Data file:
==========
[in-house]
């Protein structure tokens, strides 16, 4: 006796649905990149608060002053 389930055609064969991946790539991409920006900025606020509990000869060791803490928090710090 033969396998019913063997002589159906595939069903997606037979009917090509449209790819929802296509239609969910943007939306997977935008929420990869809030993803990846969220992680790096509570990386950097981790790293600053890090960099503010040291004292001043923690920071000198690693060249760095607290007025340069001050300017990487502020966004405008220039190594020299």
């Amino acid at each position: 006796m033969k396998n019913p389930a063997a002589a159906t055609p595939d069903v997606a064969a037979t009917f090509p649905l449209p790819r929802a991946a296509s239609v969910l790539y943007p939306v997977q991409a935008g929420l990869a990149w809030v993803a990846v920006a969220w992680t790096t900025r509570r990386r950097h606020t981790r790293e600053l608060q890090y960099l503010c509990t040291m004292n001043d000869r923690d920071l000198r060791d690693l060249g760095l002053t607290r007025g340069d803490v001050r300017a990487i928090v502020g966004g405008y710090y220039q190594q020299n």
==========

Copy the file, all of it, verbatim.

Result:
[in-house]
């Protein structure tokens, strides 16, 4: 006796649905990149608060002053 389930055609064969991946790539991409920006900025606020509990000869060791803490928090710090 033969396998019913063997002589159906595939069903997606037979009917090509449209790819929802296509239609969910943007939306997977935008929420990869809030993803990846969220992680790096509570990386950097981790790293600053890090960099503010040291004292001043923690920071000198690693060249760095607290007025340069001050300017990487502020966004405008220039190594020299």
């Amino acid at each position: 006796m033969k396998n019913p389930a063997a002589a159906t055609p595939d069903v997606a064969a037979t009917f090509p649905l449209p790819r929802a991946a296509s239609v969910l790539y943007p939306v997977q991409a935008g929420l990869a990149w809030v993803a990846v920006a969220w992680t790096t900025r509570r990386r950097h606020t981790r790293e600053l608060q890090y960099l503010c509990t040291m004292n001043d000869r923690d920071l000198r060791d690693l060249g760095l002053t607290r007025g340069d803490v001050r300017a990487i928090v502020g966004g405008y710090y220039q190594q020299n």